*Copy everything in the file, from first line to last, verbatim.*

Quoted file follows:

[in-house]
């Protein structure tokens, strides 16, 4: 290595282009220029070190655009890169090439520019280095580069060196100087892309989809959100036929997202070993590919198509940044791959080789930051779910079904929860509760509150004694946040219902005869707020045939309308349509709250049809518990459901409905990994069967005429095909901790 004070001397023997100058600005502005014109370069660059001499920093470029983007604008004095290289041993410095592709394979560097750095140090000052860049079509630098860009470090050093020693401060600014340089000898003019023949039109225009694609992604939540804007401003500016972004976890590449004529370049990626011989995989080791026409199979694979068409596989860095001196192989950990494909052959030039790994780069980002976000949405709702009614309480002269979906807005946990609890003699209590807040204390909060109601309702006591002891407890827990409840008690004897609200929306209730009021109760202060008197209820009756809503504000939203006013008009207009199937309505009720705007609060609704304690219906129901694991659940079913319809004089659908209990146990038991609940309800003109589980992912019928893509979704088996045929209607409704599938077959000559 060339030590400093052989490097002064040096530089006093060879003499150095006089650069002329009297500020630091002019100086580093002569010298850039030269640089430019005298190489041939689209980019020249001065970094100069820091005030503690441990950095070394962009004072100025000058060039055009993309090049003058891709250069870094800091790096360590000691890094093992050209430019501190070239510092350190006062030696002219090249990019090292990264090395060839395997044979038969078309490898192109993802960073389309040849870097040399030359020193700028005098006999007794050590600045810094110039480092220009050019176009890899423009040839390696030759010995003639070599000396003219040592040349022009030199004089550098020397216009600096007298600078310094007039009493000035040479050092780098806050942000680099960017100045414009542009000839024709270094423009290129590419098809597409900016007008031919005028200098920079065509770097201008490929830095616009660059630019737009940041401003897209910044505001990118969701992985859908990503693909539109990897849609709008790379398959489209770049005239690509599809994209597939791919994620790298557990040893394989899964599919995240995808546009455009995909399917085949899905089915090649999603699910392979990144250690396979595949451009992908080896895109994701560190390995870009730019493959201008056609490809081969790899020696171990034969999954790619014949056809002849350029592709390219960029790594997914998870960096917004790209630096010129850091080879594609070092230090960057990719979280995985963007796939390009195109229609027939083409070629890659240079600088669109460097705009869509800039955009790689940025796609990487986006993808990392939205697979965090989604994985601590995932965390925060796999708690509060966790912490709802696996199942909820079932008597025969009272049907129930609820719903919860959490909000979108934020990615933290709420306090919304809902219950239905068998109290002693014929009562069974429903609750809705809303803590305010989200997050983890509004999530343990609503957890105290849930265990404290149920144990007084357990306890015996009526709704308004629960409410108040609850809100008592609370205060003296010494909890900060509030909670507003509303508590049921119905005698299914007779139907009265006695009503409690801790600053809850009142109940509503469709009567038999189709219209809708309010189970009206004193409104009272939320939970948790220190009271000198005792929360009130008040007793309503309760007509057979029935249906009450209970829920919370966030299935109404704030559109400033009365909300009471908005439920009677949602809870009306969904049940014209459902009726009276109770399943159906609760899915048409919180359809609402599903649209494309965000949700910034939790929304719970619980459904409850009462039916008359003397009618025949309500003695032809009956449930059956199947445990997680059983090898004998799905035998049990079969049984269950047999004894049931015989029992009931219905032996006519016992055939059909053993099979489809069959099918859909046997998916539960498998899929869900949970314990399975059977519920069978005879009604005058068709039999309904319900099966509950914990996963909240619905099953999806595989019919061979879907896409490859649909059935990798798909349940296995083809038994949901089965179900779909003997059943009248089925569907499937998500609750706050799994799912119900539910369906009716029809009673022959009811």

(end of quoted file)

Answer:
[in-house]
């Protein structure tokens, strides 16, 4: 290595282009220029070190655009890169090439520019280095580069060196100087892309989809959100036929997202070993590919198509940044791959080789930051779910079904929860509760509150004694946040219902005869707020045939309308349509709250049809518990459901409905990994069967005429095909901790 004070001397023997100058600005502005014109370069660059001499920093470029983007604008004095290289041993410095592709394979560097750095140090000052860049079509630098860009470090050093020693401060600014340089000898003019023949039109225009694609992604939540804007401003500016972004976890590449004529370049990626011989995989080791026409199979694979068409596989860095001196192989950990494909052959030039790994780069980002976000949405709702009614309480002269979906807005946990609890003699209590807040204390909060109601309702006591002891407890827990409840008690004897609200929306209730009021109760202060008197209820009756809503504000939203006013008009207009199937309505009720705007609060609704304690219906129901694991659940079913319809004089659908209990146990038991609940309800003109589980992912019928893509979704088996045929209607409704599938077959000559 060339030590400093052989490097002064040096530089006093060879003499150095006089650069002329009297500020630091002019100086580093002569010298850039030269640089430019005298190489041939689209980019020249001065970094100069820091005030503690441990950095070394962009004072100025000058060039055009993309090049003058891709250069870094800091790096360590000691890094093992050209430019501190070239510092350190006062030696002219090249990019090292990264090395060839395997044979038969078309490898192109993802960073389309040849870097040399030359020193700028005098006999007794050590600045810094110039480092220009050019176009890899423009040839390696030759010995003639070599000396003219040592040349022009030199004089550098020397216009600096007298600078310094007039009493000035040479050092780098806050942000680099960017100045414009542009000839024709270094423009290129590419098809597409900016007008031919005028200098920079065509770097201008490929830095616009660059630019737009940041401003897209910044505001990118969701992985859908990503693909539109990897849609709008790379398959489209770049005239690509599809994209597939791919994620790298557990040893394989899964599919995240995808546009455009995909399917085949899905089915090649999603699910392979990144250690396979595949451009992908080896895109994701560190390995870009730019493959201008056609490809081969790899020696171990034969999954790619014949056809002849350029592709390219960029790594997914998870960096917004790209630096010129850091080879594609070092230090960057990719979280995985963007796939390009195109229609027939083409070629890659240079600088669109460097705009869509800039955009790689940025796609990487986006993808990392939205697979965090989604994985601590995932965390925060796999708690509060966790912490709802696996199942909820079932008597025969009272049907129930609820719903919860959490909000979108934020990615933290709420306090919304809902219950239905068998109290002693014929009562069974429903609750809705809303803590305010989200997050983890509004999530343990609503957890105290849930265990404290149920144990007084357990306890015996009526709704308004629960409410108040609850809100008592609370205060003296010494909890900060509030909670507003509303508590049921119905005698299914007779139907009265006695009503409690801790600053809850009142109940509503469709009567038999189709219209809708309010189970009206004193409104009272939320939970948790220190009271000198005792929360009130008040007793309503309760007509057979029935249906009450209970829920919370966030299935109404704030559109400033009365909300009471908005439920009677949602809870009306969904049940014209459902009726009276109770399943159906609760899915048409919180359809609402599903649209494309965000949700910034939790929304719970619980459904409850009462039916008359003397009618025949309500003695032809009956449930059956199947445990997680059983090898004998799905035998049990079969049984269950047999004894049931015989029992009931219905032996006519016992055939059909053993099979489809069959099918859909046997998916539960498998899929869900949970314990399975059977519920069978005879009604005058068709039999309904319900099966509950914990996963909240619905099953999806595989019919061979879907896409490859649909059935990798798909349940296995083809038994949901089965179900779909003997059943009248089925569907499937998500609750706050799994799912119900539910369906009716029809009673022959009811």